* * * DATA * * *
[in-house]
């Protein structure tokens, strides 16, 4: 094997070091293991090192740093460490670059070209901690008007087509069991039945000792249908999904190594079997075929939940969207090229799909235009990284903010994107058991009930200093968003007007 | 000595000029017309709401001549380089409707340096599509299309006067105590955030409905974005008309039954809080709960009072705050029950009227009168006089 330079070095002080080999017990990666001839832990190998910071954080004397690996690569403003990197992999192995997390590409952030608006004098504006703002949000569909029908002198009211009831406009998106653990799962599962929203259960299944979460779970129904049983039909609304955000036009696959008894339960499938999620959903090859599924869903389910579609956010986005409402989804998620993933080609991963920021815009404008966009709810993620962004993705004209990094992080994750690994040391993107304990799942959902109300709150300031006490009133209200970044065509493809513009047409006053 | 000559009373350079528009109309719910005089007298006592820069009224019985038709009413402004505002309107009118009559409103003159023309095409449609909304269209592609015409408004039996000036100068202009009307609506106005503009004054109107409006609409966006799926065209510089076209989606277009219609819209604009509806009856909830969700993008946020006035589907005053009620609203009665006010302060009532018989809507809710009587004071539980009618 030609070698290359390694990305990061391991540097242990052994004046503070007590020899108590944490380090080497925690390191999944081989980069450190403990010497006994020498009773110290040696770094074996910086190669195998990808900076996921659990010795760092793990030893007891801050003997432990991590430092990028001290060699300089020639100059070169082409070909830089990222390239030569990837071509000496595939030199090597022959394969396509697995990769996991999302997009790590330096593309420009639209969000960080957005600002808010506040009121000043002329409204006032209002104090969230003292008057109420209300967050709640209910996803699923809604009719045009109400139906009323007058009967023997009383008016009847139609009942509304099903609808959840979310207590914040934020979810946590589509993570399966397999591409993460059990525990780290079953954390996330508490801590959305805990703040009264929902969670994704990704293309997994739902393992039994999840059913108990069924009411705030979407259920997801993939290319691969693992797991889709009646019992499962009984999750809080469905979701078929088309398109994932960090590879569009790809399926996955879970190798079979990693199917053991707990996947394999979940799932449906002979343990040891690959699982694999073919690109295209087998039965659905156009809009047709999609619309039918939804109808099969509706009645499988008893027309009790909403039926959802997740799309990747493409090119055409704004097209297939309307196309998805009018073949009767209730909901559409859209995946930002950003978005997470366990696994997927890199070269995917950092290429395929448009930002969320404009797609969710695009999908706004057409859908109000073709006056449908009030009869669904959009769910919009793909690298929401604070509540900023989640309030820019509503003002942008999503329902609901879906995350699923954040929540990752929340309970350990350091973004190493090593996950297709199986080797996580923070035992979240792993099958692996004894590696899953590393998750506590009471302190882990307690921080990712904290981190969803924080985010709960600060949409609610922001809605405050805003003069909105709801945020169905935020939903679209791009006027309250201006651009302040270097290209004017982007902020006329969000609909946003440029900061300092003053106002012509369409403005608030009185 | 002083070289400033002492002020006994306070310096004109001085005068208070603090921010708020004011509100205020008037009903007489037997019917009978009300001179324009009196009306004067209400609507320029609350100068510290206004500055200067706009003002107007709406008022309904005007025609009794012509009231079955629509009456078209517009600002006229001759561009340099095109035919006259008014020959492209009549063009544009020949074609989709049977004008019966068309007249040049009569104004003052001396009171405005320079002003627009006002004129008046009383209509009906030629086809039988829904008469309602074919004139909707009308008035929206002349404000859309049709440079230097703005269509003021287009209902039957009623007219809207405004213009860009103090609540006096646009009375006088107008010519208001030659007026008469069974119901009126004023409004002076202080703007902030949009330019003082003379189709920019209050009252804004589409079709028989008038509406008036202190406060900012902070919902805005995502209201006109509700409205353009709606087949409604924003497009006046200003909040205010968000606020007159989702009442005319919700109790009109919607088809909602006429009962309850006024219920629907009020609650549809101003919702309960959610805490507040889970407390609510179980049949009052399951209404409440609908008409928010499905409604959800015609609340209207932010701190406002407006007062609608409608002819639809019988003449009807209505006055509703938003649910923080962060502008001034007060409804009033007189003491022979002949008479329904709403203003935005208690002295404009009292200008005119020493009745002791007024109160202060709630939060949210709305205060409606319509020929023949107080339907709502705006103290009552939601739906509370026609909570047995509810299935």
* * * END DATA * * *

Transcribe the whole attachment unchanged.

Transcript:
[in-house]
């Protein structure tokens, strides 16, 4: 094997070091293991090192740093460490670059070209901690008007087509069991039945000792249908999904190594079997075929939940969207090229799909235009990284903010994107058991009930200093968003007007 | 000595000029017309709401001549380089409707340096599509299309006067105590955030409905974005008309039954809080709960009072705050029950009227009168006089 330079070095002080080999017990990666001839832990190998910071954080004397690996690569403003990197992999192995997390590409952030608006004098504006703002949000569909029908002198009211009831406009998106653990799962599962929203259960299944979460779970129904049983039909609304955000036009696959008894339960499938999620959903090859599924869903389910579609956010986005409402989804998620993933080609991963920021815009404008966009709810993620962004993705004209990094992080994750690994040391993107304990799942959902109300709150300031006490009133209200970044065509493809513009047409006053 | 000559009373350079528009109309719910005089007298006592820069009224019985038709009413402004505002309107009118009559409103003159023309095409449609909304269209592609015409408004039996000036100068202009009307609506106005503009004054109107409006609409966006799926065209510089076209989606277009219609819209604009509806009856909830969700993008946020006035589907005053009620609203009665006010302060009532018989809507809710009587004071539980009618 030609070698290359390694990305990061391991540097242990052994004046503070007590020899108590944490380090080497925690390191999944081989980069450190403990010497006994020498009773110290040696770094074996910086190669195998990808900076996921659990010795760092793990030893007891801050003997432990991590430092990028001290060699300089020639100059070169082409070909830089990222390239030569990837071509000496595939030199090597022959394969396509697995990769996991999302997009790590330096593309420009639209969000960080957005600002808010506040009121000043002329409204006032209002104090969230003292008057109420209300967050709640209910996803699923809604009719045009109400139906009323007058009967023997009383008016009847139609009942509304099903609808959840979310207590914040934020979810946590589509993570399966397999591409993460059990525990780290079953954390996330508490801590959305805990703040009264929902969670994704990704293309997994739902393992039994999840059913108990069924009411705030979407259920997801993939290319691969693992797991889709009646019992499962009984999750809080469905979701078929088309398109994932960090590879569009790809399926996955879970190798079979990693199917053991707990996947394999979940799932449906002979343990040891690959699982694999073919690109295209087998039965659905156009809009047709999609619309039918939804109808099969509706009645499988008893027309009790909403039926959802997740799309990747493409090119055409704004097209297939309307196309998805009018073949009767209730909901559409859209995946930002950003978005997470366990696994997927890199070269995917950092290429395929448009930002969320404009797609969710695009999908706004057409859908109000073709006056449908009030009869669904959009769910919009793909690298929401604070509540900023989640309030820019509503003002942008999503329902609901879906995350699923954040929540990752929340309970350990350091973004190493090593996950297709199986080797996580923070035992979240792993099958692996004894590696899953590393998750506590009471302190882990307690921080990712904290981190969803924080985010709960600060949409609610922001809605405050805003003069909105709801945020169905935020939903679209791009006027309250201006651009302040270097290209004017982007902020006329969000609909946003440029900061300092003053106002012509369409403005608030009185 | 002083070289400033002492002020006994306070310096004109001085005068208070603090921010708020004011509100205020008037009903007489037997019917009978009300001179324009009196009306004067209400609507320029609350100068510290206004500055200067706009003002107007709406008022309904005007025609009794012509009231079955629509009456078209517009600002006229001759561009340099095109035919006259008014020959492209009549063009544009020949074609989709049977004008019966068309007249040049009569104004003052001396009171405005320079002003627009006002004129008046009383209509009906030629086809039988829904008469309602074919004139909707009308008035929206002349404000859309049709440079230097703005269509003021287009209902039957009623007219809207405004213009860009103090609540006096646009009375006088107008010519208001030659007026008469069974119901009126004023409004002076202080703007902030949009330019003082003379189709920019209050009252804004589409079709028989008038509406008036202190406060900012902070919902805005995502209201006109509700409205353009709606087949409604924003497009006046200003909040205010968000606020007159989702009442005319919700109790009109919607088809909602006429009962309850006024219920629907009020609650549809101003919702309960959610805490507040889970407390609510179980049949009052399951209404409440609908008409928010499905409604959800015609609340209207932010701190406002407006007062609608409608002819639809019988003449009807209505006055509703938003649910923080962060502008001034007060409804009033007189003491022979002949008479329904709403203003935005208690002295404009009292200008005119020493009745002791007024109160202060709630939060949210709305205060409606319509020929023949107080339907709502705006103290009552939601739906509370026609909570047995509810299935």